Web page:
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The Signs of Aggression

Do you know the signs of aggression?

Are you ignoring the warnings?

Are you living on the edge because of your dog?

IMPORTANT: If your dog is showing signs of aggression, you should rule out any medical problems or injuries that may be causing your dog pain. A trip to the veterinarian is a good idea.

A dog is a member of your family and should be. He or she is your friend, companion, buddy and pal. You can only hope to bring as much comfort and joy to your pet as your pet brings to you. It is no wonder that many dog owners, when faced with an aggressive dog, wish that the unacceptable behavior would simply go away --- dissolve --- take a powder --- and get lost. 

So, they ignore it --- pretend it doesn't exist --- and avoid it. They insist, "He'll grow out of it!" Or they think, "Our dog loves us and wouldn't hurt a member of the family." Or they say, "He isn't aggressive all the time." Hello! Think about it. If dog owners (and a lot of professionals) didn't ignore the problem, people wouldn't be living with aggressive nightmares. Children wouldn't be maimed for life. There would be no deaths from dogs. Insurance companies wouldn't be denying homeowners and renters the liability coverage they so desperately need. And certain breeds of dogs would not be discriminated against. Aggression is not a breed problem. It exists in every breed, just as loving, wonderful dogs exist in every breed.

Keep an open mind and take a new look at your dog. It's the only way you can recognize and acknowledge the signs of aggressive behavior. You can't solve, modify or control dangerous behavior if you don't recognize it. If you can't modify the behavior, sometimes you can control it and that can save your dog.

It is a mistake to believe that if a dog has not bitten anyone, the problem is not serious. If the other signs of aggression are there, you are just lucky to this point. An aggressive dog can go beyond his warnings at any time and hurt someone.

Early signs of aggression are usually easy to deal with, but the older a dog gets, the less likely you will be able to modify or even control it and that can seal the dog's fate -- or someone else's. 

Some signs are blatant, others can be subtle.

Some of The Signs - if they occur anytime, anyplace, for any reason, directed at any person, animal or thing. Any of these warnings mean the dog could bite:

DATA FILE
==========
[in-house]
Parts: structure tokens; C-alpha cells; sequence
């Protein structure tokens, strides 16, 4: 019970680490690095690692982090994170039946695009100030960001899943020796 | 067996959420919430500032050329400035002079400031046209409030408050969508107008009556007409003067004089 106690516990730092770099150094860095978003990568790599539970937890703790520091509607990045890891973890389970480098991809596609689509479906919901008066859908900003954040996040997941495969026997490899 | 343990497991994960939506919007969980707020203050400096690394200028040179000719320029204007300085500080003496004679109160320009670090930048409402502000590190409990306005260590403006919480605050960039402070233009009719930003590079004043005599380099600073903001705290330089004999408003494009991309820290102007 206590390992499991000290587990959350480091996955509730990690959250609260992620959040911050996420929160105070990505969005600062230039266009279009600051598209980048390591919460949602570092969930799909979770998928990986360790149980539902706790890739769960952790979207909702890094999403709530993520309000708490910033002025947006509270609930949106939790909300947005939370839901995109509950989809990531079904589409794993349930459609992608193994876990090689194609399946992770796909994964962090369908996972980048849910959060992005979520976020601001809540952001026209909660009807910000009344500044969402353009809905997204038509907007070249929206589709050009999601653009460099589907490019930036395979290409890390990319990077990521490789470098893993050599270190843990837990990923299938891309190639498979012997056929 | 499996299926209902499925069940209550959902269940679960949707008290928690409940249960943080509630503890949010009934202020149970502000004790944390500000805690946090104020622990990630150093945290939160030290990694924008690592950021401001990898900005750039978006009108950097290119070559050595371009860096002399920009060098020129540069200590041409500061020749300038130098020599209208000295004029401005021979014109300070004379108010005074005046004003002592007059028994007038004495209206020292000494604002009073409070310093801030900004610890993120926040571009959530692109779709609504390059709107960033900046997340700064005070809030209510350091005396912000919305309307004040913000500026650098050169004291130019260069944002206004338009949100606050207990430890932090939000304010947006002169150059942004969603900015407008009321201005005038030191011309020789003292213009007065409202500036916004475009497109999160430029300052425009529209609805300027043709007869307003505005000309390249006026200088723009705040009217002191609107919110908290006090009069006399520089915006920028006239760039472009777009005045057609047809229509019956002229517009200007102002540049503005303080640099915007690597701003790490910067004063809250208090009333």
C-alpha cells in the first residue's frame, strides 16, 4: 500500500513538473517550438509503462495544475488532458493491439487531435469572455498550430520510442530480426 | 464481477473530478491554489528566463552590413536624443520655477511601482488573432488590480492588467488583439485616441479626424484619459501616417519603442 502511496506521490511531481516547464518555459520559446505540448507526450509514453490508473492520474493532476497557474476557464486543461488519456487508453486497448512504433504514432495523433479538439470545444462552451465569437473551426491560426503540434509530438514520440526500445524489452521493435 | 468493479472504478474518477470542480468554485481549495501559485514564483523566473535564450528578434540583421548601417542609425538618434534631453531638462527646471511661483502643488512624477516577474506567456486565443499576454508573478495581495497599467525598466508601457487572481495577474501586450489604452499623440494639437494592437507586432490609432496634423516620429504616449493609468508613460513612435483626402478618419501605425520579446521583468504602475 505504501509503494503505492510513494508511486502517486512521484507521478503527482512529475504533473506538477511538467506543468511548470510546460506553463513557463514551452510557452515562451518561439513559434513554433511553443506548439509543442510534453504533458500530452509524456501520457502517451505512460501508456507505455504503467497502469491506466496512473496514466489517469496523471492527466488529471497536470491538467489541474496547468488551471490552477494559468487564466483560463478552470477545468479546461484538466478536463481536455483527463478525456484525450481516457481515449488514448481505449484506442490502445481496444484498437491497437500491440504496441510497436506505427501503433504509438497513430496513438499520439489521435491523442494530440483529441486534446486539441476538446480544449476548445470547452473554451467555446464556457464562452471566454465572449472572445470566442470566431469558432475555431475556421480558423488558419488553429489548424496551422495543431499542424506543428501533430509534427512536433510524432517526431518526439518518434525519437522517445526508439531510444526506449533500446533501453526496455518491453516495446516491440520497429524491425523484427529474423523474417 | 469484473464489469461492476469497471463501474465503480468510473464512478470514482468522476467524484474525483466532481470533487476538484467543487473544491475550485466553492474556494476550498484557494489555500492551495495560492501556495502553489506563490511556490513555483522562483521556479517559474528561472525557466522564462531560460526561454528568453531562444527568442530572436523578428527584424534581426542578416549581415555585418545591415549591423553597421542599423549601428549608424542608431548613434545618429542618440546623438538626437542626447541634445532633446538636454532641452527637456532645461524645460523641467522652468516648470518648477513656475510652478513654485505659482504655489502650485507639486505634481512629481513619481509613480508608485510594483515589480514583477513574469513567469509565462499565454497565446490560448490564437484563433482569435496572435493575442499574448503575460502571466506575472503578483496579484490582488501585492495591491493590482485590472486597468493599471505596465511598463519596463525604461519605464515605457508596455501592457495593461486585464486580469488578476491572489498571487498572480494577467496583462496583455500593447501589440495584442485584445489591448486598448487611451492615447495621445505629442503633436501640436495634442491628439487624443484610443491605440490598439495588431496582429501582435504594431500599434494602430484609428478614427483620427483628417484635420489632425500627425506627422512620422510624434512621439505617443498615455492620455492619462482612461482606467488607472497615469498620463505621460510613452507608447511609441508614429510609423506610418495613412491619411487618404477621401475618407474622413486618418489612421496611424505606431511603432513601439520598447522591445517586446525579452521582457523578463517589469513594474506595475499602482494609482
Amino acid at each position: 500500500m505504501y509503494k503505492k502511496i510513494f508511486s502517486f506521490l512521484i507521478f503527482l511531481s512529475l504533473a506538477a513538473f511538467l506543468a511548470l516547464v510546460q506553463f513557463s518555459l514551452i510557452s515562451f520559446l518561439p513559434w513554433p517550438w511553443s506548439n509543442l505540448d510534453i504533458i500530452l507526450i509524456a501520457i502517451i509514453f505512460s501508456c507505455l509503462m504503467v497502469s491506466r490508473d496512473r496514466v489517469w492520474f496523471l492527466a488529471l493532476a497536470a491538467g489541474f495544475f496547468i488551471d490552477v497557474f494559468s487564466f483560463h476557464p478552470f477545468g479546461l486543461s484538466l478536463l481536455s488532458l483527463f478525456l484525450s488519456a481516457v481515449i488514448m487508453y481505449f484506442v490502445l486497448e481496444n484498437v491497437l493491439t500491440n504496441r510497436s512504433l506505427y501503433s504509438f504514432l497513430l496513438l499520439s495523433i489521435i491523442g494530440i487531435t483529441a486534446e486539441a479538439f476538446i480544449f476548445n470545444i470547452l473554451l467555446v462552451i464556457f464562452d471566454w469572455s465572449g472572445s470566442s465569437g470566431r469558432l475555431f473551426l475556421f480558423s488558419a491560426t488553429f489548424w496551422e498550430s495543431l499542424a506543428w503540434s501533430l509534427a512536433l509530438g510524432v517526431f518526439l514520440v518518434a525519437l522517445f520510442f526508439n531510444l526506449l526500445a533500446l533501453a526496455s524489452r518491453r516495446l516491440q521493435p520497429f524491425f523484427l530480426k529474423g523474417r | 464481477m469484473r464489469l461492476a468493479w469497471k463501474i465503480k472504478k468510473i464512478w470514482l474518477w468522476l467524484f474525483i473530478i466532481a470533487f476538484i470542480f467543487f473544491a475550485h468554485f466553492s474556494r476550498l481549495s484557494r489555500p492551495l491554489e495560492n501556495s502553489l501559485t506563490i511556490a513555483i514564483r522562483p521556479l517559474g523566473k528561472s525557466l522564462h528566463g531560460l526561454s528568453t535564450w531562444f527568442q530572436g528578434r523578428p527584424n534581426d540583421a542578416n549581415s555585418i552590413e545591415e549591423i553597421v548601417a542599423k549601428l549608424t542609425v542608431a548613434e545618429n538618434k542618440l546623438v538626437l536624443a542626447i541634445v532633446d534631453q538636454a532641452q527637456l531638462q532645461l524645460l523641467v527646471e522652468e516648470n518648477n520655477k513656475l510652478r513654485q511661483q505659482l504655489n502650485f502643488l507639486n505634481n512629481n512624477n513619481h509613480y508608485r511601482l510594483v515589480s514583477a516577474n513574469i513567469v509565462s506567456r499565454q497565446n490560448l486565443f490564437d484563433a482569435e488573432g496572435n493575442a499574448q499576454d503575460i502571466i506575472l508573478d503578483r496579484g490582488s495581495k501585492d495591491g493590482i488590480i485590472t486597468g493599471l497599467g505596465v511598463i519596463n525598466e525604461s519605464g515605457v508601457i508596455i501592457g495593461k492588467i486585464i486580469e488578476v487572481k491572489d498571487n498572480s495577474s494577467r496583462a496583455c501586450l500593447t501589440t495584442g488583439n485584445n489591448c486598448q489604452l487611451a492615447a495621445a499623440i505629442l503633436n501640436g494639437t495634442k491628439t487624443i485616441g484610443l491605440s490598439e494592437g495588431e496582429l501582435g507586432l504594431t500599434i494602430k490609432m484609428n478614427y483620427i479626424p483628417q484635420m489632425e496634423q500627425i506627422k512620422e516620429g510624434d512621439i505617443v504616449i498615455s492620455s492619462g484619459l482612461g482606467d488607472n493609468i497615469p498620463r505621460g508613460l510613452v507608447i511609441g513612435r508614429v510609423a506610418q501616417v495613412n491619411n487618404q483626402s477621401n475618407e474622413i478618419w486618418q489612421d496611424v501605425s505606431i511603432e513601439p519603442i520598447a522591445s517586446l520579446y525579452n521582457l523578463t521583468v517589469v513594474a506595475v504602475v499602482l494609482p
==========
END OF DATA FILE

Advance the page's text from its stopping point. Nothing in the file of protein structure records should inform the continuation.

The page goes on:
• Growling  
  • Snarling
  • Curling lips 
  • Mounting people
  • Lunging
  • Snapping
  • Blocking your path
  • Barking aggressively
  • Biting (even if it does not break the skin

Some of the places and times these signs may occur:



Food areas

  • Walking by the dog while he is eating

  • The dog steals food and someone tries to retrieve it

  • The dog is under a table during a meal and someone tries to retrieve a dropped piece of food

  • Two male dogs or two female dogs being fed at the same time

  • When stopping a dog from digging in the garbage


Bedrooms

  • Trying to remove the dog from your bed

  • When a dog is moved or touched

  • Trying to get the dog out from under the bed

  • When someone enters the room



Children's Rooms

  • When visiting children play with the dog

  • While roughousing with the dog

  • A child pulls parts of the dog's body

  • Teasing the dog

  • The dog takes a child's toy and the child tries to take it back



Encountering strangers in dog's territory

  • Delivery person or stranger comes through the door

  • Someone reaches out to give the owner something or to shake hands

  • Chases a stranger when he or she leaves

  • When dog is loose in the yard during a delivery

  • Dog is tied up and someone enters his territory (Tying up a dog is not a good idea -- fences and dog runs are recommended)

  • When a stranger reaches down to pet the dog or it appears the dog is cornered


In a car

  • Stranger approaches the car

  • Dog sees another dog

  • Dog is moved off the car seat



In public

  • When on a leash, dog lunges at joggers, bikers, rollerbladers -- anyone going by

  • Another dog approaches or passes by

  • Dog is tied up in a park or outside a store

  • Small dog is in its owner's arms and someone approaches

  • Dog is being handled by a veterinarian, groomer or other professional

  • Someone stands over the dog making him feel dominated or fearful

  • Dog chases anything that moves



Other times and places  

  • Removing dog from furniture

  • Retrieving a child's toy or someone else's possession

  • Dog is blocking a doorway

  • Dog is being given medication

  • Dog is sleeping

  • Someone approaches the dog in "his territory"

  • When dog is being verbally corrected or corrected during training or problem solving (It is assumed the all correction is humane and never abusive)

  • Putting on the leash and collar (inside or outside the house)

  • Dog is startled by sudden movement


 

"I've been working with dogs and their owners for more than 35 years," says Uncle Matty, "and denial is everywhere." In many cases, owners of aggressive dogs just don't get it. They see their dog as another person and they try to people-reason with their dog saying things like, 'Oh, Benny, don't growl at daddy!' But a dog is an animal with animal instincts that are not the same as human reactions. Other owners get it, but -- they know the dog is aggressive,   they just don't want to hear about it. They cross their fingers and hope the dog will outgrow the behavior. They play canine roulette and often get downright defensive when someone says the dog is aggressive. and some owners know the risks and dangers and responsibly take steps to modify or control the problem. I hope you are one of them.

Responsible owners attack the problem head on.
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